Physical examination showed moderate axial hypotonia, hypertelorism and bilateral epicanthus, high arched palate, macroglossia, and downward slanting palpebral fissures. There was no evidence of visceral malformation. The mother has had nine miscarriages.
By using conventional and molecular cytogenetic analyses, an apparently balanced translocation t(3;22;9) inherited from the mother was diagnosed. Fluorescence in situ hybridisation with different locus probes near the breakpoints showed a deletion of the ABL gene located at 9q34.1 in the patient. This deletion was not found in the mother or in the sister carrying the translocation.
Deletion of ABL has been described once in a newborn with a complex cardiac anomaly. Molecular cytogenetic analysis of breakpoints in apparently balanced chromosomal rearrangements should be systematically carried out in patients with phenotypic abnormalities.
MATERIALS AND METHODS
Chromosome studies were performed on cultured lymphocytes using R banding techniques. The proband, the parents, and the two sisters were analysed.
Fluorescence in situ hybridisation
FISH studies using chromosome 3 whole paint probe, chromosome 9 whole paint probe, chromosome 22 whole paint probe (Vysis, Downers Grove, IL, USA), and probes specific for the 3q, 9q, and 22q chromosomal regions were performed on cultured lymphocytes. Single and double colour FISH experiments were performed on chromosome preparations. Probes were from bacterial artificial chromosomes (BAC) (Rocchi, Resources for Molecular Cytogenetics, Italy): bA778E2 located on 3qter, bA417A4 located on 9qter, bA145E17 located on 9q34.2, bA203J24 located on 9q34.13, bA342E24 located on 9q34.12, bA58C3 located on 9q33.1, and bk799F10 located on 22qter. Probes were nick translated with fluorescein or rhodamine 12-dUTP. Commercial probes containing the ARSA gene (Vysis, Downers Grove, IL, USA) located on 22q13.3, the BCR gene (Vysis, Downers Grove, IL, USA) located on 22q11.2, N25 (Vysis, Downers Grove, IL, USA) located on 22q11.2, and the ABL gene (Vysis, ONCOR) located on 9q34.1 were also used. Three probes in the ABL region were used. The M-BCR/ABL probe (Oncor, Gaithersburg, MD) was used. This ABL probe is approximately 89 kb at the major breakpoint region of the ABL gene in chronic myeloid leukaemia. The LSI BCR/ABL-ES dual colour translocation DNA probe kit (Vysis, Downers Grove, IL, USA) was used. The spanning ABL probe labelled in SpectrumOrange is approximately 650 kb extending from an area centromeric of the arginosuccinate synthetase gene to well telomeric of the last ABL exon. The double fusion signal D-FISH BCR/ABL probe (Oncor, Gaithersburg, MD) was used. This ABL probe labelled with fluorescein isothiocynate is approximately 600 kb, extending from an area well centromeric of the argininosuccinate synthetase gene to telomeric of the last ABL exon. This ABL probe is associated with the BCR probe, directly labelled with Texas Red, which is approximately 500 kb, beginning 5′ of the first BCR exon and extending well beyond the last exon. FISH was performed according to standard protocols.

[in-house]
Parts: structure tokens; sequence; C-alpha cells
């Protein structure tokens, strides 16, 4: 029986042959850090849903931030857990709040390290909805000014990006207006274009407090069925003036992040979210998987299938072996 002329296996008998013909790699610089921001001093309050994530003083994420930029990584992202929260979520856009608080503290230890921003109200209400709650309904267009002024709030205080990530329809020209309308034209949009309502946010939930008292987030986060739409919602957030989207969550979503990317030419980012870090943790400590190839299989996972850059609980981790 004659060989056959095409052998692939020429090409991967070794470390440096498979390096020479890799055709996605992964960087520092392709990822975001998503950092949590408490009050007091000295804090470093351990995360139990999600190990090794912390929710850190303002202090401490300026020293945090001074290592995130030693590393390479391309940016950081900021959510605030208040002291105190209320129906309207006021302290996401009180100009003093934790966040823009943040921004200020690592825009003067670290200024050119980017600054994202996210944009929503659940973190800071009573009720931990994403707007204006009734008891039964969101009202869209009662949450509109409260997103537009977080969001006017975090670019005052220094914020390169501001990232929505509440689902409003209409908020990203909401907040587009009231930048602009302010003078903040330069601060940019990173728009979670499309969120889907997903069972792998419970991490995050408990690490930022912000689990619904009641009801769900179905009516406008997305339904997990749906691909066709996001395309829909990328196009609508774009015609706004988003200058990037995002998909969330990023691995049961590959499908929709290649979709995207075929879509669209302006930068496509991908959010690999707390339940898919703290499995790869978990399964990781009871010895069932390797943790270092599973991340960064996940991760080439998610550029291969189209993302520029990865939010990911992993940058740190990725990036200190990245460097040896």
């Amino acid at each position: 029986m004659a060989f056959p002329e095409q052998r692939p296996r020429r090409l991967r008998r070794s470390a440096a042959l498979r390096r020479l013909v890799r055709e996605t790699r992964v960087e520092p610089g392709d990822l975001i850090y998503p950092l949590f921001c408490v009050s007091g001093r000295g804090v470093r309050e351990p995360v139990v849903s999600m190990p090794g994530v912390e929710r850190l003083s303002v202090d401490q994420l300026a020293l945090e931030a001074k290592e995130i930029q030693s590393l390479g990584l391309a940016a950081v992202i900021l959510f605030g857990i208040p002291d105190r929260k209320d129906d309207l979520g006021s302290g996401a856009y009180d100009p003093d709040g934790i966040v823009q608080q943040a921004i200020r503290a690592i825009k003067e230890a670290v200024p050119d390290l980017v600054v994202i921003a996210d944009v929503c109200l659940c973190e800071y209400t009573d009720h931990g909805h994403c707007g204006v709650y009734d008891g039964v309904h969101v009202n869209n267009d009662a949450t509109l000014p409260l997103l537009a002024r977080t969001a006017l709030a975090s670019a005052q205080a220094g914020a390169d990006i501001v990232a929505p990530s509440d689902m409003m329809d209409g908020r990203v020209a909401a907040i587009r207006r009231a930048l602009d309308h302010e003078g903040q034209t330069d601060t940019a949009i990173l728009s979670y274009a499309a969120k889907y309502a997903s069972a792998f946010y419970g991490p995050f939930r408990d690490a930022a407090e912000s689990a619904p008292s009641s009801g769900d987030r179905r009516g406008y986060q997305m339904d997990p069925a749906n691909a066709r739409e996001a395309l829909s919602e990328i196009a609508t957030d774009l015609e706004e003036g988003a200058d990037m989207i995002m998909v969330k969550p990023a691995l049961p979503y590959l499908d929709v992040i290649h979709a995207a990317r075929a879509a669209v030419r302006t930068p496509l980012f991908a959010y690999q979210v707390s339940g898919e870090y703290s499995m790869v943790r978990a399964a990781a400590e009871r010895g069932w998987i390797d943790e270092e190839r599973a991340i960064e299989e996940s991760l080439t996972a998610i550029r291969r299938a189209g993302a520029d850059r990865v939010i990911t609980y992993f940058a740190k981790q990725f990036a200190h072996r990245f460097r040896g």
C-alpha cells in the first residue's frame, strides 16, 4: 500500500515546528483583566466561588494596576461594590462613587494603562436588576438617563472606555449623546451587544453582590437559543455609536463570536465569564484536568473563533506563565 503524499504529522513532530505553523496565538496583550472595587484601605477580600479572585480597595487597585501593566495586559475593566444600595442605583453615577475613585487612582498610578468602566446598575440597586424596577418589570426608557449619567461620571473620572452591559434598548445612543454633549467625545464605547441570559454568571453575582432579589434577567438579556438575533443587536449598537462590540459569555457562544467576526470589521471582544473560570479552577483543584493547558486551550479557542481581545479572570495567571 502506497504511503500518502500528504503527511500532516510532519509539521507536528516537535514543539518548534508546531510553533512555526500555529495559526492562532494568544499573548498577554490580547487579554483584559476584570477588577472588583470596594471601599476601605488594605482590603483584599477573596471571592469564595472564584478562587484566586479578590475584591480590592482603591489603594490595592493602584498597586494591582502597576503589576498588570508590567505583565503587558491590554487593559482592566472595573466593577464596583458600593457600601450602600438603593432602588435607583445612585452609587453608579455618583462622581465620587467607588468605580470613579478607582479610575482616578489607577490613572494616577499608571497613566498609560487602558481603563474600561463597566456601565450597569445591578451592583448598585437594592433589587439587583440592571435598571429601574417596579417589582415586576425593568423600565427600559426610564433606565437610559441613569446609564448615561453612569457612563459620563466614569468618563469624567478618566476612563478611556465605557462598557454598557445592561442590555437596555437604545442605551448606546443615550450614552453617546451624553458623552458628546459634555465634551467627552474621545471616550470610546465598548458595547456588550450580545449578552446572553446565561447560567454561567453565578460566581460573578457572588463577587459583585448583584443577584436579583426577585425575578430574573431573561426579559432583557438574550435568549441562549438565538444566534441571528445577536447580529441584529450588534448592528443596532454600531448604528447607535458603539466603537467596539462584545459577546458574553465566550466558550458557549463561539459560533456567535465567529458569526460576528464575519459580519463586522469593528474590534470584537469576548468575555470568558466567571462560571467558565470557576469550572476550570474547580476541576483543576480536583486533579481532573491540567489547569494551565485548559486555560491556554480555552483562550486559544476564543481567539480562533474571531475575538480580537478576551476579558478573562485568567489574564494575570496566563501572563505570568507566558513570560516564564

Conventional cytogenetic analysis